After you’ve had a serious data leak at your IT provider, you have to evaluate the issue. In the process, the question of whether your data is still in safe hands at that provider will be raised. You’ll be wondering whether it’s possible to get out of the contract that you have with the provider. You may even have to get out of it. I’ll be briefly discussing these issues in this article.
You will still be responsible, even if you have outsourced it
Privacy law has one very clear premise: if something goes wrong with the processing of personal data, the Dutch Data Protection Authority and the person concerned are always entitled to hold the party responsible for the processing accountable. In other words, as an organisation you are still responsible for the proper processing of your ‘own’ personal data, regardless of whether you handle this data yourself or whether you outsource the processing or part of it, to an IT provider for instance.
Be careful how you choose an external party
Given who is responsible, it’s not such a bad thing that you are not allowed to outsource the processing of personal data to any arbitrary third party.
The Dutch Personal Data Protection Act [Wet bescherming persoonsgegevens] currently in force stipulates that you have to ensure that the external party ‘provides sufficient guarantees in respect of the technical security measures and organisational measures governing the processing to be carried out’ (Section 14 of the Dutch Personal Data Protection Act).
The Dutch General Data Protection Regulation, which comes into effect on 25 May 2018, takes it a step further by stipulating that you may only engage those parties that ‘offer adequate guarantees for the application of suitable technical and organisational measures to ensure that the processing complies with the requirements of this regulation, and that the protection of the rights of those involved is guaranteed’.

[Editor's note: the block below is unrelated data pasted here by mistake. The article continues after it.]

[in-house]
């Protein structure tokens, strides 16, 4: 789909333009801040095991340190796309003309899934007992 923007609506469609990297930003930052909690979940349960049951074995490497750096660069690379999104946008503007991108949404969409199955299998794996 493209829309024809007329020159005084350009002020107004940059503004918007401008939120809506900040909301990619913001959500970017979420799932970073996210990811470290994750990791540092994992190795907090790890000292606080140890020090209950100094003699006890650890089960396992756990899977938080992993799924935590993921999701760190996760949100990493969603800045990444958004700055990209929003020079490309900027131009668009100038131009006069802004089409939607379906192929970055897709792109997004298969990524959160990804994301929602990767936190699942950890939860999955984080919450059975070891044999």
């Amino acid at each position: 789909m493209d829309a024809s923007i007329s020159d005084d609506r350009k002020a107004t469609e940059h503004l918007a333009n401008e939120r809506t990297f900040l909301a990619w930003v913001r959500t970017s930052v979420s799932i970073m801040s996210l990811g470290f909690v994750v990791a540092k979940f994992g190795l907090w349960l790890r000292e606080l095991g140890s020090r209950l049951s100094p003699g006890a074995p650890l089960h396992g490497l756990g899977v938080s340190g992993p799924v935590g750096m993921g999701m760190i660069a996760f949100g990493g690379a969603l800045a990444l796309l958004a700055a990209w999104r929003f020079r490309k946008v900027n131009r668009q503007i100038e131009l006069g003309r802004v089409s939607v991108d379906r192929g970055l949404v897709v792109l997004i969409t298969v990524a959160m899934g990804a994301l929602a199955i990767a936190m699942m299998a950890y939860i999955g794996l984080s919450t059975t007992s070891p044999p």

Less literally put: if the external party does not have all its ducks in a row when it comes to privacy matters, then the law stipulates that you may not deal with them for the processing of your personal data.
Processor’s agreement required
The Dutch Personal Data Protection Act and the Dutch General Data Protection Regulation also require that you enter written agreements with that third party about the proper processing of personal data.
This kind of agreement is often referred to as a processor’s agreement. Instead of laying down those agreements in a separate document, you can make them part of the overall agreement.
Arrangements about security measures and the handling of data leaks form part of these mandatory agreements.
Is a provider disqualified if there is a data leak?
Suppose there has been a data leak. The dust has finally settled, you’ve notified the authorities, you’ve probably informed those involved, and now you’re ready to assess the whole issue. During your evaluation, the role of the provider could also come up for discussion.
In this context, the following questions could be raised:
- Do you have to get rid of the provider, now that there’s been a data leak?
- Can you get rid of the provider, now that there’s been a data leak?
- Can you claim damages from the provider?
Re 1. Do you have to get rid of the provider?
If the investigation shows that the provider failed to put proper security measures in place, and it is unlikely that things will improve, then it is doubtful whether the provider is offering you adequate safeguards/guarantees, as required under the Dutch Personal Data Protection Act and the Dutch General Data Protection Regulation. See the quotes from the Act cited above.